The political downside of this settlement is that the UK would be presented as a “rule taker” bound by single market regulations but no longer party to making them. EEA members are consulted on policies now and, as an important participant in the single market, the UK would be able to make strong representations. It would be in the interests of other countries to take account of those, at least sometimes. The European Court of Justice would still have a locus in adjudicating on trade matters between the UK and EU but would lose the ability to rule on other matters in the UK or on trade between the UK and third countries. The UK would also have repatriated control over agricultural support and, to some extent, over fisheries, although it would need to reach agreement with neighbouring countries on the latter. Since the single market does not cover tourism we could allow our beaches to become filthy again if we so chose or a future government decided it was too expensive to do otherwise. Other internal regulations could be altered too.

The UK could also regain some control of trade relations with other non-EU countries, although it will be hard-pressed to improve on the EU arrangements which it will lose on leaving the customs union, at least for a long time.

Is such an outcome worth all the trouble of leaving the EU and preoccupying the British government for between two and seven years? Arguably it is not but the referendum has taken place, the milk has been spilt. There is no point in crying over it or worrying about sunk costs. The objective must be to select the best trade off and the best outcome available from here.

If further consolation is required it lies in the fact that EU countries within the Euro area may wish to resume the march to ever closer union as this is widely perceived to be necessary to support the single currency. Whatever the merits of that, it is hard to deny that it runs counter to the insular instincts of many people in the UK. Britain would always be the awkward member looking for exceptions, derogations and special treatment. The EU and the UK are better off without that friction and annoyance. Of course the corollary is a certain loss of British influence in world affairs but a period of decompression and retreat from the “Greeks and Romans” hubris of the British governing class may not be bad for the country. The rest of the world is likely to cope with the loss.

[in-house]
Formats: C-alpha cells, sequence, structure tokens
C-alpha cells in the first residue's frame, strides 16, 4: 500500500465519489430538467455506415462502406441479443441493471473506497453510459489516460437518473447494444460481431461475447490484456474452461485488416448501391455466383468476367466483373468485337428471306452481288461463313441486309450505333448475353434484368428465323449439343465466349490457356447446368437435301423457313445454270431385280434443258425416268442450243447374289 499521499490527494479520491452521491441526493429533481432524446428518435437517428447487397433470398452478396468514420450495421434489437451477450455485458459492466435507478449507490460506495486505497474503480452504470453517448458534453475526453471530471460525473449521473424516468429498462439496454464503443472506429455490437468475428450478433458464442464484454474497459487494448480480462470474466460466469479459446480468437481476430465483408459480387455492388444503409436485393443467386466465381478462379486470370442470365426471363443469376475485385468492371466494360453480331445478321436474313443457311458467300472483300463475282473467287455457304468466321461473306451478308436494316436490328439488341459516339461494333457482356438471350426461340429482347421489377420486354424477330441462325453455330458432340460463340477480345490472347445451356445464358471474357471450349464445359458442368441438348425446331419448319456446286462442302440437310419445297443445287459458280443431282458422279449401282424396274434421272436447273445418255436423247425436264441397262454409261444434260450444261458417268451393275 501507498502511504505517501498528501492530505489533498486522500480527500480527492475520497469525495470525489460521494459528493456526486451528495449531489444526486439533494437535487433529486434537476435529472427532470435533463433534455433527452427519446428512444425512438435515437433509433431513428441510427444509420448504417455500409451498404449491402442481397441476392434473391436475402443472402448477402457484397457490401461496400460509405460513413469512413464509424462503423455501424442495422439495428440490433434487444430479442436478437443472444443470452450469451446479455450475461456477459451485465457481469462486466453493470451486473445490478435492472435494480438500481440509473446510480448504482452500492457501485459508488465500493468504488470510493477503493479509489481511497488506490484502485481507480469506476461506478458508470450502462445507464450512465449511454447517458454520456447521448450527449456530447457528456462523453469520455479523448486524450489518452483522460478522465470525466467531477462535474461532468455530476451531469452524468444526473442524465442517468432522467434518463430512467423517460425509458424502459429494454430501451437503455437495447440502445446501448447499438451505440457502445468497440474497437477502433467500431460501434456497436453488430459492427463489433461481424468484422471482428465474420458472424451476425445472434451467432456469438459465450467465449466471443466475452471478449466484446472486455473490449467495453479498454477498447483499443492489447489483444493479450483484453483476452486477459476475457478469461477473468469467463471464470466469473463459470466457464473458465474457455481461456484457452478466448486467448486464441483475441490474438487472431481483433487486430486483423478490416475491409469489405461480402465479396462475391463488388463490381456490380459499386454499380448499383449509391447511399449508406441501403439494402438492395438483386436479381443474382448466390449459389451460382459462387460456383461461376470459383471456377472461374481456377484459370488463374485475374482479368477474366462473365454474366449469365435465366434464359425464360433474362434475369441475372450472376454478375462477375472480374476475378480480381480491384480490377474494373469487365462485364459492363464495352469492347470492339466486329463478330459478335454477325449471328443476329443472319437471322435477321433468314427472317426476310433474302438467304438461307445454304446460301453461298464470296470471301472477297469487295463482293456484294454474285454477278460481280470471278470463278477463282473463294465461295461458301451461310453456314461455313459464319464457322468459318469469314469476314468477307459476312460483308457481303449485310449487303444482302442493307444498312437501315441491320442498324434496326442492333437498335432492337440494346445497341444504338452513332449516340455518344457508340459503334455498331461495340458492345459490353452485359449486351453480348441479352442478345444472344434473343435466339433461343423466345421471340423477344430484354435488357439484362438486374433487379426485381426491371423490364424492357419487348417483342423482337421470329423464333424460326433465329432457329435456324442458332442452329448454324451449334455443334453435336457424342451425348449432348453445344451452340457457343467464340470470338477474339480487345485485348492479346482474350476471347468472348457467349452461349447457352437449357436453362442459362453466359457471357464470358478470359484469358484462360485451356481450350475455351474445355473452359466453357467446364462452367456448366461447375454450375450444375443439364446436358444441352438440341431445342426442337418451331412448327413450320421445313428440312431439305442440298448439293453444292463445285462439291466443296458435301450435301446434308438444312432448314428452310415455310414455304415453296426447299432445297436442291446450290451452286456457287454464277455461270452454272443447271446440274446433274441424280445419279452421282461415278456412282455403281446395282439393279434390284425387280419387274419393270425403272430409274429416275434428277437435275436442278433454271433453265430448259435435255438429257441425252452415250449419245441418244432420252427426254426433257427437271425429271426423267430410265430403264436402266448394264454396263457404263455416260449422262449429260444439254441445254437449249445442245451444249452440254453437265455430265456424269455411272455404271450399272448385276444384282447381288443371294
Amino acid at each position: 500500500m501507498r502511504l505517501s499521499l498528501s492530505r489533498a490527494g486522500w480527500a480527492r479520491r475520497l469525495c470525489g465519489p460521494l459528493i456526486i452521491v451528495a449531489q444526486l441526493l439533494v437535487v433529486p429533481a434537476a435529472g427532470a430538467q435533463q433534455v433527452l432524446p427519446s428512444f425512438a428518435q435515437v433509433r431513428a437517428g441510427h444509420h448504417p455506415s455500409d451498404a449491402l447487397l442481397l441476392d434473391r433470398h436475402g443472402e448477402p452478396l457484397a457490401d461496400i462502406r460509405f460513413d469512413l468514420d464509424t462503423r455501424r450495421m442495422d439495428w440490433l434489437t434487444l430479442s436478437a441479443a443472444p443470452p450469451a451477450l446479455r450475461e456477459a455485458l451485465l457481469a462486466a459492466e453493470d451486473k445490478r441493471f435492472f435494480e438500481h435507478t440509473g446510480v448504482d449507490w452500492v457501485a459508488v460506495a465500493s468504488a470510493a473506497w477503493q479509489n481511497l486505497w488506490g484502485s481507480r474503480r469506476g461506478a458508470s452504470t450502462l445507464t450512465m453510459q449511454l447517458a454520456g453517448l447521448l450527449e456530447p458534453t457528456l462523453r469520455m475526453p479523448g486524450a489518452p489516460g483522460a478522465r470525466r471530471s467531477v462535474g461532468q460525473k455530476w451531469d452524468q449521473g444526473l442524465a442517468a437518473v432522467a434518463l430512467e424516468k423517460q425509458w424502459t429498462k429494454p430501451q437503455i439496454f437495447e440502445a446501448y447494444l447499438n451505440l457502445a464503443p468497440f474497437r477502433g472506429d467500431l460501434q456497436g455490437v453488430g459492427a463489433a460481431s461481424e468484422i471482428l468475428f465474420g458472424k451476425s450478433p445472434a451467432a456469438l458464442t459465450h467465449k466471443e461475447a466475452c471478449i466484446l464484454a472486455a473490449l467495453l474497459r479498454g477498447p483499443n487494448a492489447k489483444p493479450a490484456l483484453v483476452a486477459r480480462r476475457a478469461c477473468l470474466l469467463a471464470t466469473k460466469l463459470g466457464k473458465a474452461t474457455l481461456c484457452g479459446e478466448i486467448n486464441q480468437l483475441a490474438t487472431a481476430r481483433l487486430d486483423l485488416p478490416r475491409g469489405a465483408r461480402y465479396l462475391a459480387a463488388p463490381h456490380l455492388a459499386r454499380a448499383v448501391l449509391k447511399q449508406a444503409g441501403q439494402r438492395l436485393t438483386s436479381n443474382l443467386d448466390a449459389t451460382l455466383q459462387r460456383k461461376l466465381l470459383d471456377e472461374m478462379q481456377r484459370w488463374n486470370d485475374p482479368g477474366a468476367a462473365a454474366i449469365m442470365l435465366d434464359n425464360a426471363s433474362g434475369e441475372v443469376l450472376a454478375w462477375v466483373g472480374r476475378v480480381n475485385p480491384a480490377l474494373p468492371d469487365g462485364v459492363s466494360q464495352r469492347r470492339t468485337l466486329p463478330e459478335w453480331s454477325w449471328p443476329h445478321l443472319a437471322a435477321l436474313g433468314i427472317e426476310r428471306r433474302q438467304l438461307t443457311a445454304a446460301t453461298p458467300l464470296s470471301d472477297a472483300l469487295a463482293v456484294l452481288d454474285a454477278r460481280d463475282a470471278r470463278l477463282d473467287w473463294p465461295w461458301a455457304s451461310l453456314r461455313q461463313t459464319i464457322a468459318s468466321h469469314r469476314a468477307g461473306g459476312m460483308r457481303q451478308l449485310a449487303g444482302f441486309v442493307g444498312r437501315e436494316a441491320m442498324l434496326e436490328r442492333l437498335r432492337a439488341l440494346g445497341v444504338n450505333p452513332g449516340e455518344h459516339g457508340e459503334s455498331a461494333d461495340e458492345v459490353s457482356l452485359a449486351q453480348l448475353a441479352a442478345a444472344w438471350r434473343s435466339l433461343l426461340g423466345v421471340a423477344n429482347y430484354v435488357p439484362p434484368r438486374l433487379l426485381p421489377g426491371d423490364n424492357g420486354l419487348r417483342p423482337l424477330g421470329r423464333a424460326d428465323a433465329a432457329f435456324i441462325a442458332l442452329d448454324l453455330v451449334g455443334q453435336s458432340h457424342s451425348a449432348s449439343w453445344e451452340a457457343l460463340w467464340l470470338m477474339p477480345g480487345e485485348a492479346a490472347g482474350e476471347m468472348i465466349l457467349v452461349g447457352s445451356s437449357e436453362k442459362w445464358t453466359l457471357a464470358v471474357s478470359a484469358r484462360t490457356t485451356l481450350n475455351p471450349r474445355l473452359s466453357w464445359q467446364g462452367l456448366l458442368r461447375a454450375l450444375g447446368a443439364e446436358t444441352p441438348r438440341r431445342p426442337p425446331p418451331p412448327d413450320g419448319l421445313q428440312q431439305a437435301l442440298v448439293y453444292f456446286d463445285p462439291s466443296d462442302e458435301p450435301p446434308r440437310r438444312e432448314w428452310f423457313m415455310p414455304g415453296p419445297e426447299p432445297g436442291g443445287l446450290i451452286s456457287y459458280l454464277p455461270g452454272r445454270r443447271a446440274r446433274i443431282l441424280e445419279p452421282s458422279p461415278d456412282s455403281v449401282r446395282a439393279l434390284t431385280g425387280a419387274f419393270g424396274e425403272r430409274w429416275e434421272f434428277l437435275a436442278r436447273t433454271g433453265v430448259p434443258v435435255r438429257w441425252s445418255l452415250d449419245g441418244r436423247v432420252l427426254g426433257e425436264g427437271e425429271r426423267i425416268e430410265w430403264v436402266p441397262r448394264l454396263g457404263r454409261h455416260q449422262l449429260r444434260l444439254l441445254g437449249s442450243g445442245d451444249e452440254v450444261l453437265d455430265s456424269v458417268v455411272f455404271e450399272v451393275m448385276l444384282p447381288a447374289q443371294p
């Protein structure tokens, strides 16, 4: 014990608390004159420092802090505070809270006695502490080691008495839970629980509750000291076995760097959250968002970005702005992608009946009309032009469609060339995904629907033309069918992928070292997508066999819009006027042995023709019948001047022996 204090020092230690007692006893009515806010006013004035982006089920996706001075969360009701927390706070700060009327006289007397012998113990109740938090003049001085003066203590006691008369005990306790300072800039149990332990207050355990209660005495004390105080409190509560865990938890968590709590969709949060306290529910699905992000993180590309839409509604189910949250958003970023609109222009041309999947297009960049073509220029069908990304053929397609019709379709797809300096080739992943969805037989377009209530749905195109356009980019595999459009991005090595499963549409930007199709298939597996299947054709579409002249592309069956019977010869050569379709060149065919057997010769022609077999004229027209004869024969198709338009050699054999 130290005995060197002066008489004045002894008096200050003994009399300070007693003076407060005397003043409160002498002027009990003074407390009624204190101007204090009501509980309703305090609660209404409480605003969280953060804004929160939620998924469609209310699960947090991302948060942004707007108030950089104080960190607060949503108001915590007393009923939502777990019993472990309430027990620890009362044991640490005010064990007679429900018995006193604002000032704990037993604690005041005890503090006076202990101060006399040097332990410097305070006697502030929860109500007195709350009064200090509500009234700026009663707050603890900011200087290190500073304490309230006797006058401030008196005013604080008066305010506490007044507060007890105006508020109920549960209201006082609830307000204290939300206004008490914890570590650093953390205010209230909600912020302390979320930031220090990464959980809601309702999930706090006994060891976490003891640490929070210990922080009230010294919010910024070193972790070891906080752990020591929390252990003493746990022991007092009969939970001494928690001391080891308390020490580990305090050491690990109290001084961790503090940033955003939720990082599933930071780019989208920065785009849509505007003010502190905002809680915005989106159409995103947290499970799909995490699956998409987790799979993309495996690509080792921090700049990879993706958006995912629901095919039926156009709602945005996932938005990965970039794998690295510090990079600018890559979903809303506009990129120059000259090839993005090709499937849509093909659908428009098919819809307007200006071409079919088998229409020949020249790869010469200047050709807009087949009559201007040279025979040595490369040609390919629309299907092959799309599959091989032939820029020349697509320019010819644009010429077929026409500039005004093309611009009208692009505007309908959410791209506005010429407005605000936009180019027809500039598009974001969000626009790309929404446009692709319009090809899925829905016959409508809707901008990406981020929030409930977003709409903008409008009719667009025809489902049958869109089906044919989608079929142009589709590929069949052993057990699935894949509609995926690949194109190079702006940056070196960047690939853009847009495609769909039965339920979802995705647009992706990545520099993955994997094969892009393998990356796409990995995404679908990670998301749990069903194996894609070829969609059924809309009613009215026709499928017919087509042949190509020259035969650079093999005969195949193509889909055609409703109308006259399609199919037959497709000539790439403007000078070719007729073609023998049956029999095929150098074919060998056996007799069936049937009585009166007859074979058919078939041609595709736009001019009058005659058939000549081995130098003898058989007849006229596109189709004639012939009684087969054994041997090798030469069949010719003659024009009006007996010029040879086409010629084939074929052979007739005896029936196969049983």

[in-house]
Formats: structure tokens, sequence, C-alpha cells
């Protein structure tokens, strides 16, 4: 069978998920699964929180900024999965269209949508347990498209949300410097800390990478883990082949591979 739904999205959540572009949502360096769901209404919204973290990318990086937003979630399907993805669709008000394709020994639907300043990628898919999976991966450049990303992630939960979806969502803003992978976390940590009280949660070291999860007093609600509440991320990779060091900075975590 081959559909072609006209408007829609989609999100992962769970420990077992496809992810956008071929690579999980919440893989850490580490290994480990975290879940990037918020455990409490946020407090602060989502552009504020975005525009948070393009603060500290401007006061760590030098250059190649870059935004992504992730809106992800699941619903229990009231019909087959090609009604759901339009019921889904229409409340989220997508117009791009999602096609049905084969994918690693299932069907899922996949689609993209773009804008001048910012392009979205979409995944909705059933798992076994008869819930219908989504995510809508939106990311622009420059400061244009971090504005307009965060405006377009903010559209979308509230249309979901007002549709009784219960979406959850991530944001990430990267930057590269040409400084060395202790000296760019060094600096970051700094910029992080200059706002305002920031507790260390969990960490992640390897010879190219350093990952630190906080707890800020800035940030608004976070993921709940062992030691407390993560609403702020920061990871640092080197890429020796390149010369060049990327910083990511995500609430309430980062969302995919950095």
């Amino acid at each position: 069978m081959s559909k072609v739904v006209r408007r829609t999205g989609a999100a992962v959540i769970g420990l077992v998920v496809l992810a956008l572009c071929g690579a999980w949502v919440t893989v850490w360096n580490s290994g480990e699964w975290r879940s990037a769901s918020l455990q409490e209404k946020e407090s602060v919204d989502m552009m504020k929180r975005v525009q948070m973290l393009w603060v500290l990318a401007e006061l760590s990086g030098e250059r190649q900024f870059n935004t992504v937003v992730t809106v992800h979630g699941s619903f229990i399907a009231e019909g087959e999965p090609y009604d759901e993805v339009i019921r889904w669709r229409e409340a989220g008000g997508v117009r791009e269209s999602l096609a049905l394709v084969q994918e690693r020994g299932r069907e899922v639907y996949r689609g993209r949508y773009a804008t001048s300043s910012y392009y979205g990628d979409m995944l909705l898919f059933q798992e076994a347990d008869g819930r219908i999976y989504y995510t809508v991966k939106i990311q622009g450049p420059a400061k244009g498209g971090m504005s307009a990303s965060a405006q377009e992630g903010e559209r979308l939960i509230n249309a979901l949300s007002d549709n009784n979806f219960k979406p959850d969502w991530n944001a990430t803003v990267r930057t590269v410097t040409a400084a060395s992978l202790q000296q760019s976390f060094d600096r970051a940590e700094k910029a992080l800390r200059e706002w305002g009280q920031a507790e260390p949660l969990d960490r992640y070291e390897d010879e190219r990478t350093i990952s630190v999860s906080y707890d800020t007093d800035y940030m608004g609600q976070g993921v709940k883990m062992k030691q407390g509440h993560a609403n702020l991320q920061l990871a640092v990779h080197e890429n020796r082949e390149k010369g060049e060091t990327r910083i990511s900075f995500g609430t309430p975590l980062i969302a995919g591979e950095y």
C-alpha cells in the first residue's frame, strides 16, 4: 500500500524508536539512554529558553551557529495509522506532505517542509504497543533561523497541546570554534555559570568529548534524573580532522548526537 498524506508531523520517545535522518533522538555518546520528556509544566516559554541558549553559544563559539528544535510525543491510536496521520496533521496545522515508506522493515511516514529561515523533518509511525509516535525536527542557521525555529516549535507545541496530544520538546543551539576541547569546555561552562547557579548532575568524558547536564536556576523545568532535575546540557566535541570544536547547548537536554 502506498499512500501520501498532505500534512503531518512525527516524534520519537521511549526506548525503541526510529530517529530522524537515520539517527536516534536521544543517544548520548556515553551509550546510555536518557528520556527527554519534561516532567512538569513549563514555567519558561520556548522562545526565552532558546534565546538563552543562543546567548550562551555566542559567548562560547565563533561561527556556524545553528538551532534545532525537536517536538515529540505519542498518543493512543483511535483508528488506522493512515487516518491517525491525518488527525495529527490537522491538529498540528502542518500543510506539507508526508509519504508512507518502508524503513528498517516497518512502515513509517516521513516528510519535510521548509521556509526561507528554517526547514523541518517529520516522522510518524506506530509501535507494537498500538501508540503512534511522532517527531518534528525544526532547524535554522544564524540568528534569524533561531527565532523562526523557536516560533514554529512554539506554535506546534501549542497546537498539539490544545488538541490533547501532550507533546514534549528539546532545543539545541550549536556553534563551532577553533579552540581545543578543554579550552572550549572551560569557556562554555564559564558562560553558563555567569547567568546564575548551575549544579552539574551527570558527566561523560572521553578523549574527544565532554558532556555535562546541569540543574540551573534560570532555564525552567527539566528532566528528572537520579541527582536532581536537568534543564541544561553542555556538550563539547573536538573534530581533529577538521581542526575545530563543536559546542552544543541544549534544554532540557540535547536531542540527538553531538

It is also possible that the tensions created by those centripetal forces in Europe will see the EU evolve into an  arrangement of plural tiers with a noyau dur of the original six, perhaps minus Italy and plus Spain (with or without Catalonia). That could create a continuum of European association in which the British position would look less anomalous.

The words sovereignty and democracy have not been mentioned in the argument so far. The preoccupation with sovereignty among British politicians is the result of our political culture conditioned by a first-past-the-post electoral system. Win an election in the UK and a compliant civil service will attempt to implement your programme while you can safely ignore the opinions of the opposition. Go to Brussels and you find that everything is contested, no one does as they are told and everything has to be negotiated – a familiar situation to continental politicians used to the horse-trading of permanent coalition. What they regard as normal strikes our chaps as an unpleasant restriction on their freedom of action – and therefore an infraction of national sovereignty. Yet any international agreement is restrictive to some extent and necessitates supra-national methods of adjudication of disputes. A country can be sued under the rules of the World Trade Organisation. I am prepared to bet that no one in the British public will feel an iota more control when their “sovereignty” is returned in whole or in part.

As for democracy, the constituency of my birth routinely returns a Labour MP with a majority approaching 20,000. No one living there has had any influence on who forms a government at Westminster for over a century. They have the same influence over the composition of the House of Commons as they do over that of the House of Lords. Since they are mainly Welsh they also have not enjoyed national sovereignty for about 800 years. They mostly don’t miss it and much good it did them anyway under a quasi-feudal system. Yes, the EU would benefit from greater transparency and devolution of power but no more than the UK where local government has been eviscerated. Democracy and sovereignty are abused words. I have yet to hear an argument deploying them in the context of Brexit that has any merit. Surely circumstances should compel us to concentrate on real things not to reify ill-defined notions.